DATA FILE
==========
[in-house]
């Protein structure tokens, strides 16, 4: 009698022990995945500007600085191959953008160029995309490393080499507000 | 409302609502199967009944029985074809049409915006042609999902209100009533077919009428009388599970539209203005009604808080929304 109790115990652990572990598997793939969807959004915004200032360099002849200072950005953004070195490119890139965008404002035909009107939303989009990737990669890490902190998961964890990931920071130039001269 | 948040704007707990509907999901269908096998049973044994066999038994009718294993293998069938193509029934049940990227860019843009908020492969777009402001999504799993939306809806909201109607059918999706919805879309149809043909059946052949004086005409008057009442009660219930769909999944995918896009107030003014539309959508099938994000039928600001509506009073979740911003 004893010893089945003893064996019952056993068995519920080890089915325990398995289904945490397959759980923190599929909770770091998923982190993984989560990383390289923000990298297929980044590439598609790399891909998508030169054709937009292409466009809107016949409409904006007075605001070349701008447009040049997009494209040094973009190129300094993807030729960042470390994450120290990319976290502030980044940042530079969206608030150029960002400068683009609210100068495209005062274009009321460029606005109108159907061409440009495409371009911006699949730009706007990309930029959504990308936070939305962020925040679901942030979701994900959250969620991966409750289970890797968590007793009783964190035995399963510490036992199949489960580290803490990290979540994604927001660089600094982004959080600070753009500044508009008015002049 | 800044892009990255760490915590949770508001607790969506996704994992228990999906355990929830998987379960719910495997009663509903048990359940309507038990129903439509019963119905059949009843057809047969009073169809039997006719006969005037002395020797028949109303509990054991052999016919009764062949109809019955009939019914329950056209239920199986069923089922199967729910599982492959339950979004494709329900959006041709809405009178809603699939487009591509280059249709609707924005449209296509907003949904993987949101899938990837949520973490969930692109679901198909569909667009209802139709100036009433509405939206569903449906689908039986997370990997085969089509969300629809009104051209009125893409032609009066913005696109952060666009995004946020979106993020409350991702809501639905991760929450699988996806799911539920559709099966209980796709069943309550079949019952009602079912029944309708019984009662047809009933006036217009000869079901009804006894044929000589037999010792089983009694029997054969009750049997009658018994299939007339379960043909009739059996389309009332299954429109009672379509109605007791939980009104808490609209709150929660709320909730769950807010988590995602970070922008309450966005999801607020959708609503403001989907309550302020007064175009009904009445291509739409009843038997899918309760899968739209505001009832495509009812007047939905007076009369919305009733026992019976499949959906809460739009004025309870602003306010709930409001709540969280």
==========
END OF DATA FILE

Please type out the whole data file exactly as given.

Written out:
[in-house]
């Protein structure tokens, strides 16, 4: 009698022990995945500007600085191959953008160029995309490393080499507000 | 409302609502199967009944029985074809049409915006042609999902209100009533077919009428009388599970539209203005009604808080929304 109790115990652990572990598997793939969807959004915004200032360099002849200072950005953004070195490119890139965008404002035909009107939303989009990737990669890490902190998961964890990931920071130039001269 | 948040704007707990509907999901269908096998049973044994066999038994009718294993293998069938193509029934049940990227860019843009908020492969777009402001999504799993939306809806909201109607059918999706919805879309149809043909059946052949004086005409008057009442009660219930769909999944995918896009107030003014539309959508099938994000039928600001509506009073979740911003 004893010893089945003893064996019952056993068995519920080890089915325990398995289904945490397959759980923190599929909770770091998923982190993984989560990383390289923000990298297929980044590439598609790399891909998508030169054709937009292409466009809107016949409409904006007075605001070349701008447009040049997009494209040094973009190129300094993807030729960042470390994450120290990319976290502030980044940042530079969206608030150029960002400068683009609210100068495209005062274009009321460029606005109108159907061409440009495409371009911006699949730009706007990309930029959504990308936070939305962020925040679901942030979701994900959250969620991966409750289970890797968590007793009783964190035995399963510490036992199949489960580290803490990290979540994604927001660089600094982004959080600070753009500044508009008015002049 | 800044892009990255760490915590949770508001607790969506996704994992228990999906355990929830998987379960719910495997009663509903048990359940309507038990129903439509019963119905059949009843057809047969009073169809039997006719006969005037002395020797028949109303509990054991052999016919009764062949109809019955009939019914329950056209239920199986069923089922199967729910599982492959339950979004494709329900959006041709809405009178809603699939487009591509280059249709609707924005449209296509907003949904993987949101899938990837949520973490969930692109679901198909569909667009209802139709100036009433509405939206569903449906689908039986997370990997085969089509969300629809009104051209009125893409032609009066913005696109952060666009995004946020979106993020409350991702809501639905991760929450699988996806799911539920559709099966209980796709069943309550079949019952009602079912029944309708019984009662047809009933006036217009000869079901009804006894044929000589037999010792089983009694029997054969009750049997009658018994299939007339379960043909009739059996389309009332299954429109009672379509109605007791939980009104808490609209709150929660709320909730769950807010988590995602970070922008309450966005999801607020959708609503403001989907309550302020007064175009009904009445291509739409009843038997899918309760899968739209505001009832495509009812007047939905007076009369919305009733026992019976499949959906809460739009004025309870602003306010709930409001709540969280």